5. A cover for containers having an external peripheral bead formation at the upper end thereof, said cover being formed of an easily flexed material and comprising a top wall, a depending peripheral skirt, and an inverted peripheral channel connecting said skirt to said topwall for receiving the bead formation of an associated container, a plurality of peripherally spaced inwardly directed projections projecting inwardly from said skirt and portions of said channel and adapted to underlie and directly engage the peripheral head formation of the container to retain the cover thereon, said projections being inwardly offset from adjacent portions of said skirt and flexible outwardly into the surface of said skirt when said skirt is telescoped over the bead formation, upper portions of said projections extending into said channel and being disposed generally normal to the plane of said top wall, each projection also having a downwardly and inwardly sloping intermediate portion and a downwardly and outwardly sloping lower portion with the intermediate portions of said projections being adapted to engage beneath the bead formation to yieldingly releasably retain the cover on a container, said top wall being disposed below the plane of said channel, an inner upstanding wall connected to said top wall, said top wall and said inner upstanding wall defining a plug adapted to wedgingly telescope within and seal an upper portion of a container, and a bead disposed intermediate said upstanding wall and said channel and being directed upwardly for flexing said upstanding wall when said plug is wedgingly engaged with a container.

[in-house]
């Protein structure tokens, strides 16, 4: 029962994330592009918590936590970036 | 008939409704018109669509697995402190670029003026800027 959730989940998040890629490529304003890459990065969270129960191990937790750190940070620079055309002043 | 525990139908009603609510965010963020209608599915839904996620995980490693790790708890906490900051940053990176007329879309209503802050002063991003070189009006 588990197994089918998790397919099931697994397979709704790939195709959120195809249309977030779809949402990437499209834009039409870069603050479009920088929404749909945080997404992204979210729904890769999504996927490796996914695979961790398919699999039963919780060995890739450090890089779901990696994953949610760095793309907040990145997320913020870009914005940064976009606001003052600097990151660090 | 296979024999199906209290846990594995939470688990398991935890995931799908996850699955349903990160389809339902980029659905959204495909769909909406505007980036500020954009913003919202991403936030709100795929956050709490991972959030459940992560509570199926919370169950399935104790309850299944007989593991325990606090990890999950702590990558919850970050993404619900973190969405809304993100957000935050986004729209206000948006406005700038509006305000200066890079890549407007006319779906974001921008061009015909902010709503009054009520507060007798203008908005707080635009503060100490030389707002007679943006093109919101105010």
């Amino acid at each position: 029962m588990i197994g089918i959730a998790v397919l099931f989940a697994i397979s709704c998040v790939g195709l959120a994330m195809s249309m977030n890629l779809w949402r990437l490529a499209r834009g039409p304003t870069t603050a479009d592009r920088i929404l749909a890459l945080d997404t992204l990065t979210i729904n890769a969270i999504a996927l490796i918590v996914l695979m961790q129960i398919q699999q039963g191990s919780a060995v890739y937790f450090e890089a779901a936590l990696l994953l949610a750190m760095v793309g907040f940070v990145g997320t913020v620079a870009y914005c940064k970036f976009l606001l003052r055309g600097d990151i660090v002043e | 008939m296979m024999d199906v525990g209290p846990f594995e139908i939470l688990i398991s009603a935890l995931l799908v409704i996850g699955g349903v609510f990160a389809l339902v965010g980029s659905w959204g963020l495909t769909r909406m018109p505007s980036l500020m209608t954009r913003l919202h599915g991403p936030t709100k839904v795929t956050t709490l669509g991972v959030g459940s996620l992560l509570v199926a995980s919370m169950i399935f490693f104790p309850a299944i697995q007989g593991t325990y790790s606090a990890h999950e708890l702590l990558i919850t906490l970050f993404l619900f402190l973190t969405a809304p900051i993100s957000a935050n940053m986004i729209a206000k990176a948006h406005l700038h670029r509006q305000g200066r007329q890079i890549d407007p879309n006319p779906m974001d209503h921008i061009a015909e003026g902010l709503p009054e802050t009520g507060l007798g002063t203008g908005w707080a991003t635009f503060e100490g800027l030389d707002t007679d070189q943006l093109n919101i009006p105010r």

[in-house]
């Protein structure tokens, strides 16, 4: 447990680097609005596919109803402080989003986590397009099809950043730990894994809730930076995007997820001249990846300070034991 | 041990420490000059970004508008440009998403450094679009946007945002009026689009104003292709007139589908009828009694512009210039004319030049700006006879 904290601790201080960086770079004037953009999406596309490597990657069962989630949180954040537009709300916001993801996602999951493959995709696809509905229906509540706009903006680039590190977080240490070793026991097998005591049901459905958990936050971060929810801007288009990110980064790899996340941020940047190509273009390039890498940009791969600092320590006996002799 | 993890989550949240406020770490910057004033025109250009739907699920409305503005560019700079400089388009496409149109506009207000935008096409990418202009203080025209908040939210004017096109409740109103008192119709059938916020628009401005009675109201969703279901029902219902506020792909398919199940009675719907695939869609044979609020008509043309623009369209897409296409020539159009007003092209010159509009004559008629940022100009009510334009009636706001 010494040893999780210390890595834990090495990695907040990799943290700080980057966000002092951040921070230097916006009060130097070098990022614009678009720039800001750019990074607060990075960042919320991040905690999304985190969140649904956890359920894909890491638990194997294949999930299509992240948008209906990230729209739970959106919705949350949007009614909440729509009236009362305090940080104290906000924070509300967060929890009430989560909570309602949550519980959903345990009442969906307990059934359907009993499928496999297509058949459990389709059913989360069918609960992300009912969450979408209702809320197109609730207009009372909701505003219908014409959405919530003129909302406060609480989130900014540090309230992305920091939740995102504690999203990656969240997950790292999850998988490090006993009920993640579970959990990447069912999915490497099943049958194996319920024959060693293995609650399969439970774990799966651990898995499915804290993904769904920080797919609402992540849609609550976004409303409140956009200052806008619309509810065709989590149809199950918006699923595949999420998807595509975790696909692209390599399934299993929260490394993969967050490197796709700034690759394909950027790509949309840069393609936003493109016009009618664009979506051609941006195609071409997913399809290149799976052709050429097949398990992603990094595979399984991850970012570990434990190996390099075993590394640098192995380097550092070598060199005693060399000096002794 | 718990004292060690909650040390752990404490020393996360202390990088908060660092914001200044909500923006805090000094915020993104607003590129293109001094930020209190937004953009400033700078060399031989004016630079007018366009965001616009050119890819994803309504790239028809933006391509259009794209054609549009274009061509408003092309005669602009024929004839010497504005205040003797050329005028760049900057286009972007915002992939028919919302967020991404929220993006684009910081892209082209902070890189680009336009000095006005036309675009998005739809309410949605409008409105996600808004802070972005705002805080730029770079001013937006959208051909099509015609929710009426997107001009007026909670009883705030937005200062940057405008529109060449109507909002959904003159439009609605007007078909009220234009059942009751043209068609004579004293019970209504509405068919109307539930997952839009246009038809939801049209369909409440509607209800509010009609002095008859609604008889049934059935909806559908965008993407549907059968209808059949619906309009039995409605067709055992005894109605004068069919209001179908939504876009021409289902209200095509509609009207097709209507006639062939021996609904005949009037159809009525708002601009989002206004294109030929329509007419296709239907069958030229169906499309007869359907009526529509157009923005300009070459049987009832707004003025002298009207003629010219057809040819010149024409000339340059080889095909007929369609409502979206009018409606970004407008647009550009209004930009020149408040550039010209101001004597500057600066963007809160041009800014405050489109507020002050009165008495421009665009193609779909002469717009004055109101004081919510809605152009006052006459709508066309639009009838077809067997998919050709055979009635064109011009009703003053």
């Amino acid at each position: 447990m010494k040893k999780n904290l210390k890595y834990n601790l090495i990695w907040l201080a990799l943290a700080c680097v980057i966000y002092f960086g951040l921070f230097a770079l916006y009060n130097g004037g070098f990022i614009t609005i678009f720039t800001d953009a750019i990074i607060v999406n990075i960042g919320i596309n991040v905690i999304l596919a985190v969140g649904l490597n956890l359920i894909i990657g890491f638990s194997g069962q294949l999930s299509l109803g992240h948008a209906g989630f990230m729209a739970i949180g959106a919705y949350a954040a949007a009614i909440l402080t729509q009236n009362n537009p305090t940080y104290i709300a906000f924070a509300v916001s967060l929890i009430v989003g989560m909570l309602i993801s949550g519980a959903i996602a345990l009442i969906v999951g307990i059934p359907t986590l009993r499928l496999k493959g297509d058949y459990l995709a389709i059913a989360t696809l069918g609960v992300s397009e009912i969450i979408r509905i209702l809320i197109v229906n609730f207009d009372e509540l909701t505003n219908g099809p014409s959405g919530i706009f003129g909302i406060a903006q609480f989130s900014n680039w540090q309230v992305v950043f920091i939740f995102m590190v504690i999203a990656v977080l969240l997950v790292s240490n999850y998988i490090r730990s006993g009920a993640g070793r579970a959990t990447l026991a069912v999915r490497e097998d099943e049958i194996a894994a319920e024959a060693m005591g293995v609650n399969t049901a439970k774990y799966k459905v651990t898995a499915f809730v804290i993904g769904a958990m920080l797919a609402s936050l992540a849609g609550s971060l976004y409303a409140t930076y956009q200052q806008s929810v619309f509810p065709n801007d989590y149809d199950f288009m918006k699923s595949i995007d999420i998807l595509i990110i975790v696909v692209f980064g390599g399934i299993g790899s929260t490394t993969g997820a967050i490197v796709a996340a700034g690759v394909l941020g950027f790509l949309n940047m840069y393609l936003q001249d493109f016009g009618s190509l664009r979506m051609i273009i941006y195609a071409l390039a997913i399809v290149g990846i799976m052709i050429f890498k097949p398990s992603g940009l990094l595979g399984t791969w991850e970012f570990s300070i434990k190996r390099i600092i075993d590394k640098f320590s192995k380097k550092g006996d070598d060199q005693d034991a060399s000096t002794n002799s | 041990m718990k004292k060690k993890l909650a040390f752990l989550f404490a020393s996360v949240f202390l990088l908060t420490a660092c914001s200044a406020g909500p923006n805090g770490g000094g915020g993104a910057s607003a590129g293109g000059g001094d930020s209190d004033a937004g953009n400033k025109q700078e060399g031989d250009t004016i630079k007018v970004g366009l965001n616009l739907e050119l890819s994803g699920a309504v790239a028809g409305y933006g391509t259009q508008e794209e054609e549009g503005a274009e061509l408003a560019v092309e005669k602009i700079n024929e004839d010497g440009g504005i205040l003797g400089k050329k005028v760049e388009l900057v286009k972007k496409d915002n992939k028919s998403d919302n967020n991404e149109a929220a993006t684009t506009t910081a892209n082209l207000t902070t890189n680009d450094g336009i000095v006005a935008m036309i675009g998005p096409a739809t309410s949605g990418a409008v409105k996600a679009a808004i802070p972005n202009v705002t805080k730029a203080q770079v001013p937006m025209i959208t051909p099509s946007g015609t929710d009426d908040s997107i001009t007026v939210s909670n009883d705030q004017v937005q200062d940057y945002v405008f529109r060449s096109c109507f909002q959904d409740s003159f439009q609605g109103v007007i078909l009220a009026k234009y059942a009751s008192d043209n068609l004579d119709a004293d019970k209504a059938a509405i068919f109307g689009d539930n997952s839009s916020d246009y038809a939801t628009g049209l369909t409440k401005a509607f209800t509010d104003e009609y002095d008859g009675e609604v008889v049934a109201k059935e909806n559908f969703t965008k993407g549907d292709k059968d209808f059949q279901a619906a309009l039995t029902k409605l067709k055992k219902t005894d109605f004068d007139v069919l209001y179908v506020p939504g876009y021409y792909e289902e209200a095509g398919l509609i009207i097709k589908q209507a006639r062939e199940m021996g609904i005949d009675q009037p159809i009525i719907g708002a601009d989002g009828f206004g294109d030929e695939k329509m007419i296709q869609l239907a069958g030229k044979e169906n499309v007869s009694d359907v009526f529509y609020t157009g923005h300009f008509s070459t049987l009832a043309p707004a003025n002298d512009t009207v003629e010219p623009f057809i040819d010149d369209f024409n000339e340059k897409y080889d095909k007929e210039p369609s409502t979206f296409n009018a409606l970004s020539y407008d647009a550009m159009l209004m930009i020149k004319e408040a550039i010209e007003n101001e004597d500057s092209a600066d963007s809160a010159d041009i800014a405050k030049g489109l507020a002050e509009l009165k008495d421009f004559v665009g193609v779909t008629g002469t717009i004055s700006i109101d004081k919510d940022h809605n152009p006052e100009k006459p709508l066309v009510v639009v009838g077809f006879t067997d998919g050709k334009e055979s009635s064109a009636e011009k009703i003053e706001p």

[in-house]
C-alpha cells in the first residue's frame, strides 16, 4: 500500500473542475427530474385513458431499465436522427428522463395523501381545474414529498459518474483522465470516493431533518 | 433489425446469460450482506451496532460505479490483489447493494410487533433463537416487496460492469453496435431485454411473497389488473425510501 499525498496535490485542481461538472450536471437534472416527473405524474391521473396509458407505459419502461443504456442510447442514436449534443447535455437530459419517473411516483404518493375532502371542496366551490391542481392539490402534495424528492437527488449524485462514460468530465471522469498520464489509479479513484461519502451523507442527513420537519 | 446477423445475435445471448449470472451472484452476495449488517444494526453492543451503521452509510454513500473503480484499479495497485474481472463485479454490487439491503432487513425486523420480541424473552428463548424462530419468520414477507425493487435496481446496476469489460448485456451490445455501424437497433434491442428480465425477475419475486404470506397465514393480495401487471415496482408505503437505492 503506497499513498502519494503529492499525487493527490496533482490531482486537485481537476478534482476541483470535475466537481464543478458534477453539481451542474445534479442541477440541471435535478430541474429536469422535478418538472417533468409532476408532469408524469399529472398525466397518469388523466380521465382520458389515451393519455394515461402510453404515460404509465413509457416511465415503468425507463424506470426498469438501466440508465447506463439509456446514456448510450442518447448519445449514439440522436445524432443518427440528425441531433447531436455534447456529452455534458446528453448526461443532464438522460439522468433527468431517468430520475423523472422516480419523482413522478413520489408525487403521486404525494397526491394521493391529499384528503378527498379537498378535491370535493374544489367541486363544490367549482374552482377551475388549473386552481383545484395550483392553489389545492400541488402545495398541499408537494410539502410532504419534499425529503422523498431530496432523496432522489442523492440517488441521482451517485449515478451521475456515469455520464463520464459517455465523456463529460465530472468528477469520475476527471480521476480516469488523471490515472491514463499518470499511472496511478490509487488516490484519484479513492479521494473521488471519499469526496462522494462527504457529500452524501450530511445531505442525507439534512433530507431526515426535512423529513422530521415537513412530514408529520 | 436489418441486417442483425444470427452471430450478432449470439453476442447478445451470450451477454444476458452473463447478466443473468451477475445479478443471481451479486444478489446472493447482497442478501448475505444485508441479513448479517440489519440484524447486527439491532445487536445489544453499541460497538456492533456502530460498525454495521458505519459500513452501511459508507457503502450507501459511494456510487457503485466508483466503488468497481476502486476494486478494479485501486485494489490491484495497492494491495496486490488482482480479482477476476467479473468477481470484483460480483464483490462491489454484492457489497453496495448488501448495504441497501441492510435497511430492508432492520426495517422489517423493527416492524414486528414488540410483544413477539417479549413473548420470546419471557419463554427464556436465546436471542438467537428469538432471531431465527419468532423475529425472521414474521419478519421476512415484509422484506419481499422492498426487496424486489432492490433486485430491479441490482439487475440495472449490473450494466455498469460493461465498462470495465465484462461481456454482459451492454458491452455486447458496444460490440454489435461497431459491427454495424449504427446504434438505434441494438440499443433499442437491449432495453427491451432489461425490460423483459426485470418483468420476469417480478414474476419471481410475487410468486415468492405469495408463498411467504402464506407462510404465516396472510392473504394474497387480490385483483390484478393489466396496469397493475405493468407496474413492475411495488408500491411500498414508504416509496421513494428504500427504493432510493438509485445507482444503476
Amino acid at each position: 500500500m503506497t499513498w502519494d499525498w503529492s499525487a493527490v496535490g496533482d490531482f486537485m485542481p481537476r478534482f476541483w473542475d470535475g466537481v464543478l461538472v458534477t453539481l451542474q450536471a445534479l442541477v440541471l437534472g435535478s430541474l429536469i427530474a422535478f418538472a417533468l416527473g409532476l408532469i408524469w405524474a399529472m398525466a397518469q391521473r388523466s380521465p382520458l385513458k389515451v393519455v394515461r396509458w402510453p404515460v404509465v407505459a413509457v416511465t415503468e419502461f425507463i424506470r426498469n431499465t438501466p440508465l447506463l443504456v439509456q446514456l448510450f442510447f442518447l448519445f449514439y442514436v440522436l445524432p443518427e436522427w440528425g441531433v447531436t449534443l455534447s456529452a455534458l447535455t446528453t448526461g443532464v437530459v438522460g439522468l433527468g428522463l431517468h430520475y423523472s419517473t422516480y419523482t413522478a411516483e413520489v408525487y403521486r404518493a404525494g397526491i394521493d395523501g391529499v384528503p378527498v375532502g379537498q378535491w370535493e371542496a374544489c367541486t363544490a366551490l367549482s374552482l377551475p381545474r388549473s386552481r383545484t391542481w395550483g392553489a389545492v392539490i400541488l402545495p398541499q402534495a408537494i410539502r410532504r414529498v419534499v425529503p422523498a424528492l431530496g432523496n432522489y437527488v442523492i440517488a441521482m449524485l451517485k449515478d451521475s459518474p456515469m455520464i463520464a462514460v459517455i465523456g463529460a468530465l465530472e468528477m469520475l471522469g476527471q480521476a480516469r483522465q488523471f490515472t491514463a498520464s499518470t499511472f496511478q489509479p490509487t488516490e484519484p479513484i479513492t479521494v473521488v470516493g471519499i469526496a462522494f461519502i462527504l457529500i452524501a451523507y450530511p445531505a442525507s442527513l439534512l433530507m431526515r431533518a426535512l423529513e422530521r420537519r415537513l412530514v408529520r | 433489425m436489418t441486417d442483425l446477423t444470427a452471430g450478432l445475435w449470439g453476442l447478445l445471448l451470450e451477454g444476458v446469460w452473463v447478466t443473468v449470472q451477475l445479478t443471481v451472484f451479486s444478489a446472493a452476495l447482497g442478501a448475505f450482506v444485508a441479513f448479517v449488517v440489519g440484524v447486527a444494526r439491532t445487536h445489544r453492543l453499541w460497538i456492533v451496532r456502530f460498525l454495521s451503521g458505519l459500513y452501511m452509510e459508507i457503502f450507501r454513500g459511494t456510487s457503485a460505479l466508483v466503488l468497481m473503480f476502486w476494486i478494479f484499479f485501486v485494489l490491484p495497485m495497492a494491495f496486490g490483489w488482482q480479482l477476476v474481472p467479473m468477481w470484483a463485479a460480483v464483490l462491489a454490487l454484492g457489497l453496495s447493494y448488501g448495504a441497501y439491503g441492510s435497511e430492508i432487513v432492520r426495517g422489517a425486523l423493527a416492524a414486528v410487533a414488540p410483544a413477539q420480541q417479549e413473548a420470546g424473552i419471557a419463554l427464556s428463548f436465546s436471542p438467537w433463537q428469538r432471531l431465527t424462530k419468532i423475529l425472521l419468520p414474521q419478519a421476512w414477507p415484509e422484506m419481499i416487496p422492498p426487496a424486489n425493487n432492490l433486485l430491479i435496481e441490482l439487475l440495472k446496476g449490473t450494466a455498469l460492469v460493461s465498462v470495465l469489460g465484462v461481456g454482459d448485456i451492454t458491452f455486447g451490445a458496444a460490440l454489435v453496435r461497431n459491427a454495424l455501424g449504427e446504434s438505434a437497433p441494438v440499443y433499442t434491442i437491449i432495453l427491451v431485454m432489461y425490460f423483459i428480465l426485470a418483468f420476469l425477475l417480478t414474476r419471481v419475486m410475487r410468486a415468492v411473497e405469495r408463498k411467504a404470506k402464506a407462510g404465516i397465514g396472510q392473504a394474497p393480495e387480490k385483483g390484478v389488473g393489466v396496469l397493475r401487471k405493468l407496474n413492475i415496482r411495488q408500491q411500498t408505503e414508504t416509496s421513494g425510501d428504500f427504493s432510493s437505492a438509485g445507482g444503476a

References Cited in the file of this patent UNITED STATES PATENTS 2,685,860 Plakas Aug. 10, 1954 2,858,955 Kroenert Nov. 4, 1958 2,913,139 Freeman Nov. 17, 1959 2,922,563 Aldington Ian. 26, 1960 2,956,721 Bennett Oct. 18, 1960 2,972,432 \Flack et al. Feb. 21, 1961 FOREIGN PATENTS 28,669 Netherlands Dec. 15, 1932 1,199,706 France June 22, 1959 It is hereby certified error appears in the above numbered patent requiring correction and the said Letters Patent should read as Column 5, line 31; for "therein" read thereon line 32, after "skirt", first occurrence, insert A and flexible outwardly into the surface of said skirt Signed and sealed thi e 12th day of May 19640 (SEAL) Attest:

ERNEST We SWIDER EDWARD J, BRENNER Attesting Officer Commissioner of Patents

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Classifications
U.S. Classification220/784, D09/453, D09/454, 229/125.25, 229/125.17, 220/792
International ClassificationB65D43/02
Cooperative ClassificationB65D2543/00685, B65D2543/00537, B65D2543/00638, B65D2543/00731, B65D2543/00509, B65D2543/00296, B65D2543/00092, B65D2543/00555, B65D2543/00814, B65D43/0212, B65D2543/00574
European ClassificationB65D43/02S3E